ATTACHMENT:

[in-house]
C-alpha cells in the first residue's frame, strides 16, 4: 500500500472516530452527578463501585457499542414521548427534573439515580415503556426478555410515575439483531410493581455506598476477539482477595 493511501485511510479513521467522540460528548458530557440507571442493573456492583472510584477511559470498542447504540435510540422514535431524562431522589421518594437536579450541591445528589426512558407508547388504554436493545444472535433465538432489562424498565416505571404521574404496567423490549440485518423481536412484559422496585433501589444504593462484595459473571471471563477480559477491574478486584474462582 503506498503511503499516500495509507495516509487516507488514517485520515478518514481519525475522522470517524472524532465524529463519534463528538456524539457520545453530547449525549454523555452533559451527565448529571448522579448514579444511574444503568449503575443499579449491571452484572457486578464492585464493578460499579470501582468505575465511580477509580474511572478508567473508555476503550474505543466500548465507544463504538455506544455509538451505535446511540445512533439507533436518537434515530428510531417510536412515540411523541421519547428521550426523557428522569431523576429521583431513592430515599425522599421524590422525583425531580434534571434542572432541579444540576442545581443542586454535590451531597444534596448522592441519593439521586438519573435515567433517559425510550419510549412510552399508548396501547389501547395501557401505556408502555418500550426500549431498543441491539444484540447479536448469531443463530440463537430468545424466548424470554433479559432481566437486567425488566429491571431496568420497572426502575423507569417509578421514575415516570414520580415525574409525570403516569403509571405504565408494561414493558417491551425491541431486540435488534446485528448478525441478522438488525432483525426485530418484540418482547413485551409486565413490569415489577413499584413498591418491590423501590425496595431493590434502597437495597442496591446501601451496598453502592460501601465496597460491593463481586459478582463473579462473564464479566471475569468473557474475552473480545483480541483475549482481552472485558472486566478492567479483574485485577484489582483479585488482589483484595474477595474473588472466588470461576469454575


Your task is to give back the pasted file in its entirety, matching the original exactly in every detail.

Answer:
[in-house]
C-alpha cells in the first residue's frame, strides 16, 4: 500500500472516530452527578463501585457499542414521548427534573439515580415503556426478555410515575439483531410493581455506598476477539482477595 493511501485511510479513521467522540460528548458530557440507571442493573456492583472510584477511559470498542447504540435510540422514535431524562431522589421518594437536579450541591445528589426512558407508547388504554436493545444472535433465538432489562424498565416505571404521574404496567423490549440485518423481536412484559422496585433501589444504593462484595459473571471471563477480559477491574478486584474462582 503506498503511503499516500495509507495516509487516507488514517485520515478518514481519525475522522470517524472524532465524529463519534463528538456524539457520545453530547449525549454523555452533559451527565448529571448522579448514579444511574444503568449503575443499579449491571452484572457486578464492585464493578460499579470501582468505575465511580477509580474511572478508567473508555476503550474505543466500548465507544463504538455506544455509538451505535446511540445512533439507533436518537434515530428510531417510536412515540411523541421519547428521550426523557428522569431523576429521583431513592430515599425522599421524590422525583425531580434534571434542572432541579444540576442545581443542586454535590451531597444534596448522592441519593439521586438519573435515567433517559425510550419510549412510552399508548396501547389501547395501557401505556408502555418500550426500549431498543441491539444484540447479536448469531443463530440463537430468545424466548424470554433479559432481566437486567425488566429491571431496568420497572426502575423507569417509578421514575415516570414520580415525574409525570403516569403509571405504565408494561414493558417491551425491541431486540435488534446485528448478525441478522438488525432483525426485530418484540418482547413485551409486565413490569415489577413499584413498591418491590423501590425496595431493590434502597437495597442496591446501601451496598453502592460501601465496597460491593463481586459478582463473579462473564464479566471475569468473557474475552473480545483480541483475549482481552472485558472486566478492567479483574485485577484489582483479585488482589483484595474477595474473588472466588470461576469454575